Following the historic visit of the Dalai Lama to Western Connecticut State University in 2012, Dr. Christopher Kukk, a professor of Political Science, was asked to work with students to create a lasting tribute to the event.
The result was the WCSU Center for Compassion, Creativity and Innovation, which Kukk directs. As he dove into the project, Kukk found himself becoming fascinated with the theory of compassion and its positive effects.
After five years of research, Kukk has written a book, "The Compassionate Achiever: How Helping Others Fuels Success,"," which was published this week.
"For decades, we've been told the key to prosperity is to look out for number one. But recent science shows that to achieve durable success, we need to be more than just achievers; we need to be compassionate achievers."
Kukk showed that new research in biology, neuroscience and economics has found that compassion - recognizing a problem or caring about another's pain and making a commitment to help - not only improves others' lives, it can transform our own. "The Compassionate Achiever" reveals the profound benefits of practicing compassion, including more constructive relationships, improved intelligence and increased resiliency.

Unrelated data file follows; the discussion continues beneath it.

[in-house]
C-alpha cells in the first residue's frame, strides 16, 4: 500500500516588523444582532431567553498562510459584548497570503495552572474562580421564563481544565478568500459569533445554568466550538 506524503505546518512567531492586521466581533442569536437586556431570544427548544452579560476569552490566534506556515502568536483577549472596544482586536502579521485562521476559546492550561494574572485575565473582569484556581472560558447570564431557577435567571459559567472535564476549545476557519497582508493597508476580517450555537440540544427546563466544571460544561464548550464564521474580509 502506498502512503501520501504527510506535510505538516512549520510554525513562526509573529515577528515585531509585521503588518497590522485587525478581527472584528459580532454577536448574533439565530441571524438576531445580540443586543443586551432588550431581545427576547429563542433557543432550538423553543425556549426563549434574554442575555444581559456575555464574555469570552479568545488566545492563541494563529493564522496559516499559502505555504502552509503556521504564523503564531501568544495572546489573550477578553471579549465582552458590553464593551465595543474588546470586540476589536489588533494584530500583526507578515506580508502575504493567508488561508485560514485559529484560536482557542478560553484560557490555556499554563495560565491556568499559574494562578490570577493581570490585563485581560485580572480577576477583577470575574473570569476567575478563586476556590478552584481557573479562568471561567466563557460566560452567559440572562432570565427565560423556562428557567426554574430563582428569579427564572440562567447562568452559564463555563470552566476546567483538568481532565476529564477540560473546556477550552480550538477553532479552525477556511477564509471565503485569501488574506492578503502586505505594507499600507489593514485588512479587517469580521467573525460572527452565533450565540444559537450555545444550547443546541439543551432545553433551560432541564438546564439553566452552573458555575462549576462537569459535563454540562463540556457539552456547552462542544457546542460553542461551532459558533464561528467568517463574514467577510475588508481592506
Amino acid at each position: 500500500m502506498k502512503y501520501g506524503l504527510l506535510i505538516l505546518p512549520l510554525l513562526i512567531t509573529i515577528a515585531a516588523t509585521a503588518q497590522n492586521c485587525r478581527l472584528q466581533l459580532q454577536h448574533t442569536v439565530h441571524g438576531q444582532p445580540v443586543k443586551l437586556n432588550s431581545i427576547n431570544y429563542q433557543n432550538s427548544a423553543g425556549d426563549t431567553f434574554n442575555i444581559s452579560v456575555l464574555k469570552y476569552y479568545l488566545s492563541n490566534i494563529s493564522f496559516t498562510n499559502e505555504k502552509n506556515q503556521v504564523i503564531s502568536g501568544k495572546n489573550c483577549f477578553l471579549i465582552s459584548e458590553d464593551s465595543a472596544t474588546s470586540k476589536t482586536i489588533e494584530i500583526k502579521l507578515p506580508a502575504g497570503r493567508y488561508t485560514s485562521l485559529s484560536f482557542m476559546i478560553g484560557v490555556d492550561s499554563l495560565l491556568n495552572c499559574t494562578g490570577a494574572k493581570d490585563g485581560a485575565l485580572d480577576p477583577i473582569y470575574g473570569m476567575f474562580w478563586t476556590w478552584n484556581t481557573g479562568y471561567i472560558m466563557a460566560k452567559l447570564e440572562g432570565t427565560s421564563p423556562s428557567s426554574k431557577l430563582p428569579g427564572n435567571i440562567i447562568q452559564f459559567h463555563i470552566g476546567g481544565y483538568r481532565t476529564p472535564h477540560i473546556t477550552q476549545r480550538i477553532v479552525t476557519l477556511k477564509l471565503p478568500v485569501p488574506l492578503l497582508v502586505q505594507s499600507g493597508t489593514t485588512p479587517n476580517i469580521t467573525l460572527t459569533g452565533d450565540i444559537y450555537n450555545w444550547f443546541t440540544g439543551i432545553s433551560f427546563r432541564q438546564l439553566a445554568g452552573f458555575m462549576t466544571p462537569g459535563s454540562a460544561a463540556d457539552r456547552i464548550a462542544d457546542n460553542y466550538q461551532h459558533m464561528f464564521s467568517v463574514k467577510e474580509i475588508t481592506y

In the book, Kukk makes clear that practicing compassion isn't about being a martyr or a paragon of virtue; it's about rejecting rage and indifference and choosing instead to be a thoughtful, caring problem-solver. He identifies the skills every compassionate achiever should master - listening, understanding, connecting and acting - and outlines how to develop each, with clear explanations, easy-to-implement strategies, actionable exercises and real-world examples.
By practicing compassion, Kukk said, everyone wins and can achieve success in our own lives and create more productive workplaces, and healthier, less violent communities.
For more information, contact the office of University Relations at (203) 837-8486.